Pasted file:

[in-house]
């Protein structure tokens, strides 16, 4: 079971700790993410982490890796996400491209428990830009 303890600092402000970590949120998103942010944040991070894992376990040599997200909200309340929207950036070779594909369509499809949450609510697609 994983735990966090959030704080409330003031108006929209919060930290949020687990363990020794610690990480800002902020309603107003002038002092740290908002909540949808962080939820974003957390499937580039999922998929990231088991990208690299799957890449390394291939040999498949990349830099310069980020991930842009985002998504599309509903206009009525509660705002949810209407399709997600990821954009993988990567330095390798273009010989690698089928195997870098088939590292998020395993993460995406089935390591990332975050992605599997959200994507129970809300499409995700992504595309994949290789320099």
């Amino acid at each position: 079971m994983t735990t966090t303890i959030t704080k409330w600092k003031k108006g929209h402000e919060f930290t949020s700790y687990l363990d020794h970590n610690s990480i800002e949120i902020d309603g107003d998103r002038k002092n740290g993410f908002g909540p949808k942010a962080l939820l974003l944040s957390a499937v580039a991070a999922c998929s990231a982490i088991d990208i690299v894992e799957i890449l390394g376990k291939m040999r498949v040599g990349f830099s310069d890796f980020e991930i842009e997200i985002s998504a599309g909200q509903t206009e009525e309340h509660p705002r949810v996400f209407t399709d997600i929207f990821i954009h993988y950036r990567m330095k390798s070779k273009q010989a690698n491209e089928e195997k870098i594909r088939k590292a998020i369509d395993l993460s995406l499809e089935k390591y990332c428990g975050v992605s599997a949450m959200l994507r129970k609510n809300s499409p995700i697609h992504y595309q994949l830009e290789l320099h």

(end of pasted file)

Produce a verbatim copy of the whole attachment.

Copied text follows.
[in-house]
């Protein structure tokens, strides 16, 4: 079971700790993410982490890796996400491209428990830009 303890600092402000970590949120998103942010944040991070894992376990040599997200909200309340929207950036070779594909369509499809949450609510697609 994983735990966090959030704080409330003031108006929209919060930290949020687990363990020794610690990480800002902020309603107003002038002092740290908002909540949808962080939820974003957390499937580039999922998929990231088991990208690299799957890449390394291939040999498949990349830099310069980020991930842009985002998504599309509903206009009525509660705002949810209407399709997600990821954009993988990567330095390798273009010989690698089928195997870098088939590292998020395993993460995406089935390591990332975050992605599997959200994507129970809300499409995700992504595309994949290789320099």
């Amino acid at each position: 079971m994983t735990t966090t303890i959030t704080k409330w600092k003031k108006g929209h402000e919060f930290t949020s700790y687990l363990d020794h970590n610690s990480i800002e949120i902020d309603g107003d998103r002038k002092n740290g993410f908002g909540p949808k942010a962080l939820l974003l944040s957390a499937v580039a991070a999922c998929s990231a982490i088991d990208i690299v894992e799957i890449l390394g376990k291939m040999r498949v040599g990349f830099s310069d890796f980020e991930i842009e997200i985002s998504a599309g909200q509903t206009e009525e309340h509660p705002r949810v996400f209407t399709d997600i929207f990821i954009h993988y950036r990567m330095k390798s070779k273009q010989a690698n491209e089928e195997k870098i594909r088939k590292a998020i369509d395993l993460s995406l499809e089935k390591y990332c428990g975050v992605s599997a949450m959200l994507r129970k609510n809300s499409p995700i697609h992504y595309q994949l830009e290789l320099h």